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  1. Epicurus on Truth and Falsehood.Alexander Bown - 2016 - Phronesis 61 (4):463–503.
    Sextus Empiricus ascribes to Epicurus a curious account of truth and falsehood, according to which these characteristics belong to things in the world about which one speaks, not to what one says about them. I propose an interpretation that takes this account seriously and explains the connection between truth and existence that the Epicureans also seem to recognise. I then examine a second Epicurean account of truth and falsehood and show how it is related to the first.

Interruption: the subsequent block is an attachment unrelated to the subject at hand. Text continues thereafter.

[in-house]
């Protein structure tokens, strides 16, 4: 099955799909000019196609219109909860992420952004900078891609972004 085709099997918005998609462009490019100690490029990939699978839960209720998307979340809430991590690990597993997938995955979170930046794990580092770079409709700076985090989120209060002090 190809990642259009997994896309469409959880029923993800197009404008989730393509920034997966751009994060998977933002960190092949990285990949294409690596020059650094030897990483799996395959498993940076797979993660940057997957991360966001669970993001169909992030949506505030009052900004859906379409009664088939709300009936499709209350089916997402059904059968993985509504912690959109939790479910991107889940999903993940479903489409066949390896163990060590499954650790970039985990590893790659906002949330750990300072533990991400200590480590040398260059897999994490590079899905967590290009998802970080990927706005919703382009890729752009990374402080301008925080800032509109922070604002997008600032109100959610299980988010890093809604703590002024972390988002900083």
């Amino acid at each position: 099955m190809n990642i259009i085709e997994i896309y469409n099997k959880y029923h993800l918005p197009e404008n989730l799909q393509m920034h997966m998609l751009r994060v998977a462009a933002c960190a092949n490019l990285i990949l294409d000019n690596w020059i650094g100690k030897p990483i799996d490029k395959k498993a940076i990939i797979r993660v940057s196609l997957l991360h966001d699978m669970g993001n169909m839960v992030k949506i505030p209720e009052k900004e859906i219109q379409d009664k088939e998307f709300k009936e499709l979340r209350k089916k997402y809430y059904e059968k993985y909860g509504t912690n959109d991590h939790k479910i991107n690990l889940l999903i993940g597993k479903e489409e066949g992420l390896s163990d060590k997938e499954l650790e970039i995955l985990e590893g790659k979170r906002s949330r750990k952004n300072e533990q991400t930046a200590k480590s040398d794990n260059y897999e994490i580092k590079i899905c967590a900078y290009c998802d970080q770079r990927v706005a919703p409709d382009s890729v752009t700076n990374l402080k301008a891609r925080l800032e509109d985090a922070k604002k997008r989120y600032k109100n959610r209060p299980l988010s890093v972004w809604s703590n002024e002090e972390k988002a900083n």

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  • Lucretius on the Cycle of Life and the Fear of Death.Tim O'Keefe - 2003 - Apeiron 36 (1):43 - 65.
    In De Rerum Natura III 963-971, Lucretius argues that death should not be feared because it is a necessary part of the natural cycle of life and death. This argument has received little philosophical attention, except by Martha Nussbaum, who asserts it is quite strong. However, Nussbaum's view is unsustainable, and I offer my own reading. I agree with Nussbaum that, as she construes it, the cycle of life argument is quite distinct from the better-known Epicurean arguments: not only does (...)
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